Confucius said: “Men of purpose and men of goodness do not seek to live on at the expense of goodness; there are times when they will sacrifice their lives in order to make their goodness complete.”
Far from being the coherent “single thread” of learning and wisdom that Confucius claimed to have woven into his own thoughts in Chapter III of Book 15, the Analects is a messy tangle of raw cotton fibers thrown together by different people with different agendas at different times. How else to explain the glaring inconsistency between what Confucius says here and the advice he gives only two chapters back?
In this very famous passage, Confucius argues that “men of purpose and men of goodness” have a moral obligation to protest when they believe that their ruler is deviating from the right path – even at the risk of losing their life.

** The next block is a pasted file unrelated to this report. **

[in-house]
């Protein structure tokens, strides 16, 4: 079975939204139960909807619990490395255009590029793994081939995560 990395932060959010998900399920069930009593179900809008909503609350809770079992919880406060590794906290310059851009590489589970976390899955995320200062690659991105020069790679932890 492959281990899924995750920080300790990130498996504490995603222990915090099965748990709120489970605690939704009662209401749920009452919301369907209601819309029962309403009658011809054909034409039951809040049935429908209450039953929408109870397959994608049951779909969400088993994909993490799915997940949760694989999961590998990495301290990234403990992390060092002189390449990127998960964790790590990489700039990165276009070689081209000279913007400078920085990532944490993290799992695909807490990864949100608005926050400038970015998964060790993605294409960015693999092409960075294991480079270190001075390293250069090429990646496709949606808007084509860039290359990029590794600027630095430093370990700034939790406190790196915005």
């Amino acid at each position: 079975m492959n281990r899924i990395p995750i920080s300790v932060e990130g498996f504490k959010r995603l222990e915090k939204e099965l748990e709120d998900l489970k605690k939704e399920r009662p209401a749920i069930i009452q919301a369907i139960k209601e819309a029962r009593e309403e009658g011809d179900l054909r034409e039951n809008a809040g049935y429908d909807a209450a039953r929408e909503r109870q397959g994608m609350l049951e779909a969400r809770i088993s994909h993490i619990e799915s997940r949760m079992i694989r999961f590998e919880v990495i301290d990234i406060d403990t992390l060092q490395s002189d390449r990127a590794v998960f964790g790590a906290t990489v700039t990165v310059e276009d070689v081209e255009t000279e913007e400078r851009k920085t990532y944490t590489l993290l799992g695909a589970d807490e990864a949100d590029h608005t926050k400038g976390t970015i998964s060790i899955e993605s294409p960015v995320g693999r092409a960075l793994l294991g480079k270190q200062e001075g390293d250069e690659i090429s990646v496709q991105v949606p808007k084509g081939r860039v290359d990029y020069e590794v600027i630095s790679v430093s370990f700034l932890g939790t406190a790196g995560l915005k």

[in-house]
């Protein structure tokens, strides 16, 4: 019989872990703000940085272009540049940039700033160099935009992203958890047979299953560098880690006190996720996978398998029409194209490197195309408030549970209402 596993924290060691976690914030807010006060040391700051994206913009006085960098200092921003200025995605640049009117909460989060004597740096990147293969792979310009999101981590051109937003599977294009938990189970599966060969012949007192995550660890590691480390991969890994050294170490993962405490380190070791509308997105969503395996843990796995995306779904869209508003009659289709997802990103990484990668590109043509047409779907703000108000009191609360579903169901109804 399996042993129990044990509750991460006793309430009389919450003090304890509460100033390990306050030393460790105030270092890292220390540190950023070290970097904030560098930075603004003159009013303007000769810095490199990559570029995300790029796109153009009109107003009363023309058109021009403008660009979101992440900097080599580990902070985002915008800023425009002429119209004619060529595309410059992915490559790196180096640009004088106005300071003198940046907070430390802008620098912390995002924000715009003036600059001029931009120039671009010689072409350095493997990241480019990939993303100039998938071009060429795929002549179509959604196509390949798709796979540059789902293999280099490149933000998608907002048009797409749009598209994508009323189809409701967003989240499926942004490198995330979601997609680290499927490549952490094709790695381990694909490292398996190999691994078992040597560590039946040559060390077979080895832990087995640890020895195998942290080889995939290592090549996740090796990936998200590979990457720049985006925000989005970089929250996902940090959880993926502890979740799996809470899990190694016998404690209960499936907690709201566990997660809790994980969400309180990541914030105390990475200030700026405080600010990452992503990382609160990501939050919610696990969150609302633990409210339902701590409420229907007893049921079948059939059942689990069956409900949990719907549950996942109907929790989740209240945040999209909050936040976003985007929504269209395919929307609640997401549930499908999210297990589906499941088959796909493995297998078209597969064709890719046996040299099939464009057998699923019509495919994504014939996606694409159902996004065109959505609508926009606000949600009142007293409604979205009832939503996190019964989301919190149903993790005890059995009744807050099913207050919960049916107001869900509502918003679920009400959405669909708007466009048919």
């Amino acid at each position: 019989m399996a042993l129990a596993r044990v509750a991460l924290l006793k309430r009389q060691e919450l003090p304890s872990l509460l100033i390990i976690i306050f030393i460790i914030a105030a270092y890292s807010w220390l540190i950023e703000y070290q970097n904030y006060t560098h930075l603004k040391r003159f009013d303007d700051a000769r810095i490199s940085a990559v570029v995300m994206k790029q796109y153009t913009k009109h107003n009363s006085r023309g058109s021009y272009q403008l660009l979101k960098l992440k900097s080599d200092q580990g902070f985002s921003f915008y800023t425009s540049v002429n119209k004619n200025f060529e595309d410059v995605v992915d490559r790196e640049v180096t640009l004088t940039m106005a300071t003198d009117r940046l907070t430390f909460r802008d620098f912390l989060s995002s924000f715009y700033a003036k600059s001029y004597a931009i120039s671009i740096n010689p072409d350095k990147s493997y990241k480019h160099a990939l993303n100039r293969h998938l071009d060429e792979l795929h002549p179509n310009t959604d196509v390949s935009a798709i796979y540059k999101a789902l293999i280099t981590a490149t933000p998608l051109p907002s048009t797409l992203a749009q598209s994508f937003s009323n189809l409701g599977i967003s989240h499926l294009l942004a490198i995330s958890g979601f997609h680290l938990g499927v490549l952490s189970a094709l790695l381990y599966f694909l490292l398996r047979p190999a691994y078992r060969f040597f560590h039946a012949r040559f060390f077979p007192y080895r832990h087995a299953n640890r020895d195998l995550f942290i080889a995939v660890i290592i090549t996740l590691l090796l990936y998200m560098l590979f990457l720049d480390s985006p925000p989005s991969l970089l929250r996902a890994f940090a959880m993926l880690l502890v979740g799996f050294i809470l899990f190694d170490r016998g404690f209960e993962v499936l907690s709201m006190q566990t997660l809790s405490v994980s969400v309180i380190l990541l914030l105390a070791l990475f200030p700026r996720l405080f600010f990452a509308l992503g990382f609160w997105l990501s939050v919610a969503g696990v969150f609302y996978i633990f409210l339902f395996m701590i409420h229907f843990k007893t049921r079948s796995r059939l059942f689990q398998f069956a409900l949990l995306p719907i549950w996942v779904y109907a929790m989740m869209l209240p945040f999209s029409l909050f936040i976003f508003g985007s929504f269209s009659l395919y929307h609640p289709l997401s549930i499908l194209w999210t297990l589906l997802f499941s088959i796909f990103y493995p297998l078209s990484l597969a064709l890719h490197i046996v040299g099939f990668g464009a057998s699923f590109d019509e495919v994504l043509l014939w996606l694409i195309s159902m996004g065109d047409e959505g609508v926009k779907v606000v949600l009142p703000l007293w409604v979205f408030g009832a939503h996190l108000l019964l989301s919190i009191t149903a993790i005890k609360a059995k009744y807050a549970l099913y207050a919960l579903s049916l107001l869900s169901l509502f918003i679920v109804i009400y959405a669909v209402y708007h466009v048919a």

The soaring rhetoric of these words contrasts sharply with Confucius’s praise for Qu Boyu in Chapter VII of Book 15 in which he applauds him for folding up his principles and hiding them away in his breast so that he can save himself for when a more favorable political environment emerges.
How to smooth out the tangled fibers and mesh them into a neat single thread? Did Confucius believe that principle trumped pragmatism or vice versa? Or did he rely on the old fall back of “it depends”?
Answers on a picture postcard please….